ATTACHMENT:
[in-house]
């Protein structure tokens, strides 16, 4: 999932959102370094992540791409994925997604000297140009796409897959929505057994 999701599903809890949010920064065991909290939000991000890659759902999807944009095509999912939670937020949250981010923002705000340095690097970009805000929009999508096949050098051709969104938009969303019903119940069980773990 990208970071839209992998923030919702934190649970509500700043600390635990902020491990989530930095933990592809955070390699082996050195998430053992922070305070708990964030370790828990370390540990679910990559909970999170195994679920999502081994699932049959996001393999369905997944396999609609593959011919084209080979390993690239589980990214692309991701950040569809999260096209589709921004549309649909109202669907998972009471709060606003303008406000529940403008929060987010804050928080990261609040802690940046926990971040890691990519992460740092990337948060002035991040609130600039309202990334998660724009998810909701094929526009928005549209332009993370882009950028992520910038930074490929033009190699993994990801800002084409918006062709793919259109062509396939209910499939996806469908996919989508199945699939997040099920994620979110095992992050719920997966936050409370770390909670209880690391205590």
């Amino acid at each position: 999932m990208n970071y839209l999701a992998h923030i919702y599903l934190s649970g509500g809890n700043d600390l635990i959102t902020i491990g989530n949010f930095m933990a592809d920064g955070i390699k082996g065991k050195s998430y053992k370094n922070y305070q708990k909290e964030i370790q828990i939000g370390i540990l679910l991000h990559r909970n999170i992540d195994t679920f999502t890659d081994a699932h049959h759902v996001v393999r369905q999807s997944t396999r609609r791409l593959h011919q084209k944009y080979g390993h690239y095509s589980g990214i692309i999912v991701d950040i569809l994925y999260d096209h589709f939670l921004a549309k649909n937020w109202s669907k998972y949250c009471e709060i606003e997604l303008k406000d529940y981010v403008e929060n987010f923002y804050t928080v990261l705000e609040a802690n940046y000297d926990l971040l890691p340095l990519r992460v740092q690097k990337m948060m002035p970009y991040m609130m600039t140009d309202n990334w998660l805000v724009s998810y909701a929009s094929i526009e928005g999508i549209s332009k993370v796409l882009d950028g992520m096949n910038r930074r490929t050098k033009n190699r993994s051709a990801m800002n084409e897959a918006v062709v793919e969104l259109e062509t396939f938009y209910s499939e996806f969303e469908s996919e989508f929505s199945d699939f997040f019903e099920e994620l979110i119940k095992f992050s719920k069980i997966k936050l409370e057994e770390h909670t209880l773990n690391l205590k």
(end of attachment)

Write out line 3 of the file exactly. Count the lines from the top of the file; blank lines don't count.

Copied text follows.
């Amino acid at each position: 999932m990208n970071y839209l999701a992998h923030i919702y599903l934190s649970g509500g809890n700043d600390l635990i959102t902020i491990g989530n949010f930095m933990a592809d920064g955070i390699k082996g065991k050195s998430y053992k370094n922070y305070q708990k909290e964030i370790q828990i939000g370390i540990l679910l991000h990559r909970n999170i992540d195994t679920f999502t890659d081994a699932h049959h759902v996001v393999r369905q999807s997944t396999r609609r791409l593959h011919q084209k944009y080979g390993h690239y095509s589980g990214i692309i999912v991701d950040i569809l994925y999260d096209h589709f939670l921004a549309k649909n937020w109202s669907k998972y949250c009471e709060i606003e997604l303008k406000d529940y981010v403008e929060n987010f923002y804050t928080v990261l705000e609040a802690n940046y000297d926990l971040l890691p340095l990519r992460v740092q690097k990337m948060m002035p970009y991040m609130m600039t140009d309202n990334w998660l805000v724009s998810y909701a929009s094929i526009e928005g999508i549209s332009k993370v796409l882009d950028g992520m096949n910038r930074r490929t050098k033009n190699r993994s051709a990801m800002n084409e897959a918006v062709v793919e969104l259109e062509t396939f938009y209910s499939e996806f969303e469908s996919e989508f929505s199945d699939f997040f019903e099920e994620l979110i119940k095992f992050s719920k069980i997966k936050l409370e057994e770390h909670t209880l773990n690391l205590k």